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Playing Kiyosaki's Cash Flow Game

By - 2007

"Cash Flow Game - third Saturday of every month." I called on the advertisement and met with five others at a real estate broker's office the following Saturday. I own an internet business, two of the others were real estate agents, one was a financial advisor, and there was a bartender and a prison guard. We played the computer version of the game, with a nice set-up that displayed it on a screen on the wall.

One thing you learn quickly when playing Robert Kiyosaki's Cash Flow Game is the disadvantage of having a good job. At least this is true in the game, and perhaps true in real life as well. Let me explain.

Each player is randomly given an role in the game. You might be a teacher or doctor or plumber, or have some other profession. If you are a doctor or a lawyer, you have a much higher income than if you are a cab driver. However, you also have much higher living expenses. This parallels real life, of course. A lawyer will typically own a bigger house with a bigger mortgage loan than a cab driver, and have a nicer car that she is making payments on.

Bigger house and nicer car? This sounds good to some of you, but the point of the game is to get to the point where the cash flow from your investments pays all of your monthly living expenses. This is what get's you out of the "rat race" and onto the "fast track." Of course, if you are a cab driver whose lifestyle requires only $2,000 per month, it is easier to build that much passive income than if you are a lawyer and need to replace $5,000 per month before you can quit your job.

I like that. It fits my own experience of seeing friends get trapped by their lifestyles - stuck with jobs they hate. The game really does tend to make you see the liability of having boats and cars and nice things before you have the investment income to pay for them. As we played, I could see how it changed the thinking of the others.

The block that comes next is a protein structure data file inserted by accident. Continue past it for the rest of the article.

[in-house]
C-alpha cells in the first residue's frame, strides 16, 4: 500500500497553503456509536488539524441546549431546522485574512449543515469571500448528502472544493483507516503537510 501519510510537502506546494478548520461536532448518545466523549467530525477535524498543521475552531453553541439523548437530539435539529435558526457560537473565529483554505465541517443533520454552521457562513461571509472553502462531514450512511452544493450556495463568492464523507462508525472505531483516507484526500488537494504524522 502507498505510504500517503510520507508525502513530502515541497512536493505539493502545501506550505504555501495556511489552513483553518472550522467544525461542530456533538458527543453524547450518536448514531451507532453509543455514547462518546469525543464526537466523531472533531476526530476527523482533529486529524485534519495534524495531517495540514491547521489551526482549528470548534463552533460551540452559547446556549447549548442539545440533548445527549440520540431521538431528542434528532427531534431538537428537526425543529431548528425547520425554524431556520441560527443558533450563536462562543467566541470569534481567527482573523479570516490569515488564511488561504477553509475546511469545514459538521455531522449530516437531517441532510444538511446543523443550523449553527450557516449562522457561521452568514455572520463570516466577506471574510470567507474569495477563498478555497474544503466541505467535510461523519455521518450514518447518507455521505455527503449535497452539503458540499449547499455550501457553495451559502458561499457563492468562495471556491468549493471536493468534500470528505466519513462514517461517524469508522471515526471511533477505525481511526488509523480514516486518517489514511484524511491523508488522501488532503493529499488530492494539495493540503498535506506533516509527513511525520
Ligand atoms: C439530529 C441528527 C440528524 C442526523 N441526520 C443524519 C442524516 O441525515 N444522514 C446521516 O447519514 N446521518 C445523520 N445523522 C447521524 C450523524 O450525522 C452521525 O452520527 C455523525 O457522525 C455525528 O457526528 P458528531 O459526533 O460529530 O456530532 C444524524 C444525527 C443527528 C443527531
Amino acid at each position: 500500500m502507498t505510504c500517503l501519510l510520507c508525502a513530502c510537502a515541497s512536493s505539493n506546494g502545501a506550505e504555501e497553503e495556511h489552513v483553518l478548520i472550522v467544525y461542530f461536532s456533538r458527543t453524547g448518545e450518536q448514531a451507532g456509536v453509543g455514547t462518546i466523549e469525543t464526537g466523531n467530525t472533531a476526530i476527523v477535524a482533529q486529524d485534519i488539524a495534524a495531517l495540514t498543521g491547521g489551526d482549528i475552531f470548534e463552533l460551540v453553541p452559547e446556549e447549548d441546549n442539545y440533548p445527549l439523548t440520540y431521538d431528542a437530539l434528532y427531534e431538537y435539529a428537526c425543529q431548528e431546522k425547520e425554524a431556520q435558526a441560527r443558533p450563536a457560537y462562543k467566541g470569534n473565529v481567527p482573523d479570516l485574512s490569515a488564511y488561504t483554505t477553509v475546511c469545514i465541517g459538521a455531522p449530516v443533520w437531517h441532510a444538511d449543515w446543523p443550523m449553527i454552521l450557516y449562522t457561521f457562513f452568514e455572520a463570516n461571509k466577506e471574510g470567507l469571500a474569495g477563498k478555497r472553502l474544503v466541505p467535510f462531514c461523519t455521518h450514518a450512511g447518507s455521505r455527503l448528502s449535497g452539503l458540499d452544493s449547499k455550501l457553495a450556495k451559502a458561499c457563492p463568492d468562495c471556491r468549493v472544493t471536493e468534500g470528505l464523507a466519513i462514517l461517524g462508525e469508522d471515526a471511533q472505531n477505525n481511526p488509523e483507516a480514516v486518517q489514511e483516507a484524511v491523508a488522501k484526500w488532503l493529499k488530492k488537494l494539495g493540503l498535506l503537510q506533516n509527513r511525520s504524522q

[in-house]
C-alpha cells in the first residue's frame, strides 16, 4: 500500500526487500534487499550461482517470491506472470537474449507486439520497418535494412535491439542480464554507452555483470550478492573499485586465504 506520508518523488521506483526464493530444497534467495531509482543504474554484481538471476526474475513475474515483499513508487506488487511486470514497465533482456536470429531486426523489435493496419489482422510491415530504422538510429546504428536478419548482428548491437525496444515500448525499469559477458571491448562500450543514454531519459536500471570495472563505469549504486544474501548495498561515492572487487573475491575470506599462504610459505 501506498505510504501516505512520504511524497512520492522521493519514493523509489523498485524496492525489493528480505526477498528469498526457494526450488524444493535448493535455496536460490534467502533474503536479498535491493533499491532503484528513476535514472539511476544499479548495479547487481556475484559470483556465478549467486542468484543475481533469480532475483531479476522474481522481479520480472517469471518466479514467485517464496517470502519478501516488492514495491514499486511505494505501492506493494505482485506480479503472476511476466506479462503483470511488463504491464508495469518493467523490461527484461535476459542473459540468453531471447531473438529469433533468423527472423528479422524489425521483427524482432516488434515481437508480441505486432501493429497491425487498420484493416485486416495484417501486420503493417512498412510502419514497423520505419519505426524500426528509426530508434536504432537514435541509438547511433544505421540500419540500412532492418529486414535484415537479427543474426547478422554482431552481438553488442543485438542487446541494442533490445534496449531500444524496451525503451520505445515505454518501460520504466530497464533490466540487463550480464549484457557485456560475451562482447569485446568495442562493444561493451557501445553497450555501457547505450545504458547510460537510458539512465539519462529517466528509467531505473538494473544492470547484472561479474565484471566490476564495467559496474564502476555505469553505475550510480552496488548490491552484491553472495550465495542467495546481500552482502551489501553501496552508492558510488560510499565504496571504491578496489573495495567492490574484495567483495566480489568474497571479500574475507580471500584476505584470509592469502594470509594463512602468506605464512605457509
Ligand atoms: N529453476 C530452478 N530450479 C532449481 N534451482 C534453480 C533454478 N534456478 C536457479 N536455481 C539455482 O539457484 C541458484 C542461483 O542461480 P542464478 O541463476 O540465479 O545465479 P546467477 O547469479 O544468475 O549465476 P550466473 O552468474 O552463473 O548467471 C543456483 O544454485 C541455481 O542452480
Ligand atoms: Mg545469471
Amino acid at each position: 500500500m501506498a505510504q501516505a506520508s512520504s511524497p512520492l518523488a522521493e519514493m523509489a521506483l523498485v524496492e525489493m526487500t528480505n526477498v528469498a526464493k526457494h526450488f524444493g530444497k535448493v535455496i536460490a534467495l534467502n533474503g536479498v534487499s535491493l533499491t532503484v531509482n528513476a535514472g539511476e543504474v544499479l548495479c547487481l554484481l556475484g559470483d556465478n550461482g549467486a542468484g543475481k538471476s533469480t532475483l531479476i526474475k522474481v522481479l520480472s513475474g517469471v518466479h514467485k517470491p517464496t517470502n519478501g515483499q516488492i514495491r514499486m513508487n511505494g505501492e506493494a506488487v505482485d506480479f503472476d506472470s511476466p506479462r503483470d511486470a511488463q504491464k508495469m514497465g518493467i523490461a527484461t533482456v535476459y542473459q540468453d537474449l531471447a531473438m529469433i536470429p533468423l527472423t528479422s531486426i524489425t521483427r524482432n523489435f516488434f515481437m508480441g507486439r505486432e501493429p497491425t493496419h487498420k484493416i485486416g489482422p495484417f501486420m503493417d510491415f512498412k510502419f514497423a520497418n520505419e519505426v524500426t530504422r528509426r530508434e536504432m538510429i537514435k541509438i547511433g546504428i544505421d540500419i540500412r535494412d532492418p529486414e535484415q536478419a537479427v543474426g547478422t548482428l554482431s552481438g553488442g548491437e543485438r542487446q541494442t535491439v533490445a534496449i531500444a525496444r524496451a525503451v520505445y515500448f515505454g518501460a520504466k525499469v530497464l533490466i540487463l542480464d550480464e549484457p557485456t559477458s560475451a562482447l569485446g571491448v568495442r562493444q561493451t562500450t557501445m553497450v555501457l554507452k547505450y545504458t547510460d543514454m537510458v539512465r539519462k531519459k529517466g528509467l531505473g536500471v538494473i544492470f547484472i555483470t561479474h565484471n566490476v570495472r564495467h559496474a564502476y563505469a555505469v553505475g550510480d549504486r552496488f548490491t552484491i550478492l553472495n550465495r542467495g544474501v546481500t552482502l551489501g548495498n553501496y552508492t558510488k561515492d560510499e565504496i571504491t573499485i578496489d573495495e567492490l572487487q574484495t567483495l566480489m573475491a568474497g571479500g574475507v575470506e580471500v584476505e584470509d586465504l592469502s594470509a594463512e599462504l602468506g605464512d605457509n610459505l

Over the coming year I made it to several more of these Saturday Cash Flow Games. There were occasionally new players who wanted to learn about real estate investing. The game doesn't really teach you that, though, as much as it gets you into the right mind set.

For example, the little lessons that are given by Robert (A cartoon character that occasionally interrupts the game to make a point), point out the problems of investing in gold, stocks or other things that don't produce income. The game itself obviously gets a person thinking in terms of cash flow too. You can buy and sell a duplex or other property for a profit, but in the end, making money and having assets won't help you. Only having enough passive income wins the game for you.

One thing I don't like in the game, is the seemingly unrealistic opportunities. I say "seemingly," because perhaps there is a place where little houses with 90% financing make $500 in monthly cash flow, but I haven't found them. Where I live investors are happy if they make $50 every month on their rental homes. Also, in the higher level versions (Cash Flow 101 is the basic game, but there are more advanced versions), you find that you if you are in real financial trouble you can save yourself by betting everything on random stock options - not a lesson that Kiyosaki intended, I'm sure.

Overall, I think the game does exactly what it is intended to do. It gets you thinking like an investor, and forces you to see the vulnerability of relying on a job for income (you occasionally lose your job or get laid off). Several of the people I play with are actively investing in real estate now. It's also fun, another reason to play Kiyosaki's Cash Flow Game.


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Houses Under Fifty Thousand | Playing Kiyosaki's Cash Flow Game